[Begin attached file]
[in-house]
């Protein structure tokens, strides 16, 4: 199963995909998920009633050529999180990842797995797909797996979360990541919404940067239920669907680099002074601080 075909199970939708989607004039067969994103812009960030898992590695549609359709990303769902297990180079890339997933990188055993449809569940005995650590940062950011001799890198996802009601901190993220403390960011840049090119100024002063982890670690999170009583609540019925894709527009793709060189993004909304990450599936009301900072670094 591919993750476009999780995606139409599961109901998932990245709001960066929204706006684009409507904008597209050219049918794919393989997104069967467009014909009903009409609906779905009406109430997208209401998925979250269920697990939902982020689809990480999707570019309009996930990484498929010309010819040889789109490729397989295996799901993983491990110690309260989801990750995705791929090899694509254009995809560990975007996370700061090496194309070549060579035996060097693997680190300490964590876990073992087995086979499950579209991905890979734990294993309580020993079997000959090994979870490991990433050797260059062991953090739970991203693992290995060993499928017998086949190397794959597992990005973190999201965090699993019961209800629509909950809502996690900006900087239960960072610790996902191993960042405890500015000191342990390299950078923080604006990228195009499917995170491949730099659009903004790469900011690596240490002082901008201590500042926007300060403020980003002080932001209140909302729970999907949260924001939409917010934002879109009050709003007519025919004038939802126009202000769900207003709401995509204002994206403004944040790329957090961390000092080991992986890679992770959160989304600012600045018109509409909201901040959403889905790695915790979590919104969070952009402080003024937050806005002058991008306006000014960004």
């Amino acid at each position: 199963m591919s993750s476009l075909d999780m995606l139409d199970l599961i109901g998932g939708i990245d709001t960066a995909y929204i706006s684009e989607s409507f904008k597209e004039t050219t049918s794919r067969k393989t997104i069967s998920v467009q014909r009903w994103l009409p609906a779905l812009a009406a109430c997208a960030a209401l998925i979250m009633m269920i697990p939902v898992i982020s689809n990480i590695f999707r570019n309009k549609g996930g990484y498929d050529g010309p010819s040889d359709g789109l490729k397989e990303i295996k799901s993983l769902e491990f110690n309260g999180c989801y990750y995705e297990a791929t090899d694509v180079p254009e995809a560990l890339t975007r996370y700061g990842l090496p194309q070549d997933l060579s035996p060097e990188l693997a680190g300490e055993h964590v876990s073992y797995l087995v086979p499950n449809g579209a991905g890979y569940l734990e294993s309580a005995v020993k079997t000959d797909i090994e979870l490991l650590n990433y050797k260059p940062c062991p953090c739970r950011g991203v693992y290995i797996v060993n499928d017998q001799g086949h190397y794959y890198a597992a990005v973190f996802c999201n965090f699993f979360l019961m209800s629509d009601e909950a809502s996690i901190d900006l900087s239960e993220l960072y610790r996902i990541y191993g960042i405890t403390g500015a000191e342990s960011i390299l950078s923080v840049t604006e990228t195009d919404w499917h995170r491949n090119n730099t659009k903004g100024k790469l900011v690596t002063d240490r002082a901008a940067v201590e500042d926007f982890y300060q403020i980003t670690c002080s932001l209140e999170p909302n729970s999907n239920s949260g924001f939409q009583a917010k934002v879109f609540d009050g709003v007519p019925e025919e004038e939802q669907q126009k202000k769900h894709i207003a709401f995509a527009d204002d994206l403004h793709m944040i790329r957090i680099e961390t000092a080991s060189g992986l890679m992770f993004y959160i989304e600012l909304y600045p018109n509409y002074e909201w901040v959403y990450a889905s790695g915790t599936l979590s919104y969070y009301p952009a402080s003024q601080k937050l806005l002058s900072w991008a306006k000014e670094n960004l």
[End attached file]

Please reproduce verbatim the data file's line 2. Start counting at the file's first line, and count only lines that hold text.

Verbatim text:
């Protein structure tokens, strides 16, 4: 199963995909998920009633050529999180990842797995797909797996979360990541919404940067239920669907680099002074601080 075909199970939708989607004039067969994103812009960030898992590695549609359709990303769902297990180079890339997933990188055993449809569940005995650590940062950011001799890198996802009601901190993220403390960011840049090119100024002063982890670690999170009583609540019925894709527009793709060189993004909304990450599936009301900072670094 591919993750476009999780995606139409599961109901998932990245709001960066929204706006684009409507904008597209050219049918794919393989997104069967467009014909009903009409609906779905009406109430997208209401998925979250269920697990939902982020689809990480999707570019309009996930990484498929010309010819040889789109490729397989295996799901993983491990110690309260989801990750995705791929090899694509254009995809560990975007996370700061090496194309070549060579035996060097693997680190300490964590876990073992087995086979499950579209991905890979734990294993309580020993079997000959090994979870490991990433050797260059062991953090739970991203693992290995060993499928017998086949190397794959597992990005973190999201965090699993019961209800629509909950809502996690900006900087239960960072610790996902191993960042405890500015000191342990390299950078923080604006990228195009499917995170491949730099659009903004790469900011690596240490002082901008201590500042926007300060403020980003002080932001209140909302729970999907949260924001939409917010934002879109009050709003007519025919004038939802126009202000769900207003709401995509204002994206403004944040790329957090961390000092080991992986890679992770959160989304600012600045018109509409909201901040959403889905790695915790979590919104969070952009402080003024937050806005002058991008306006000014960004």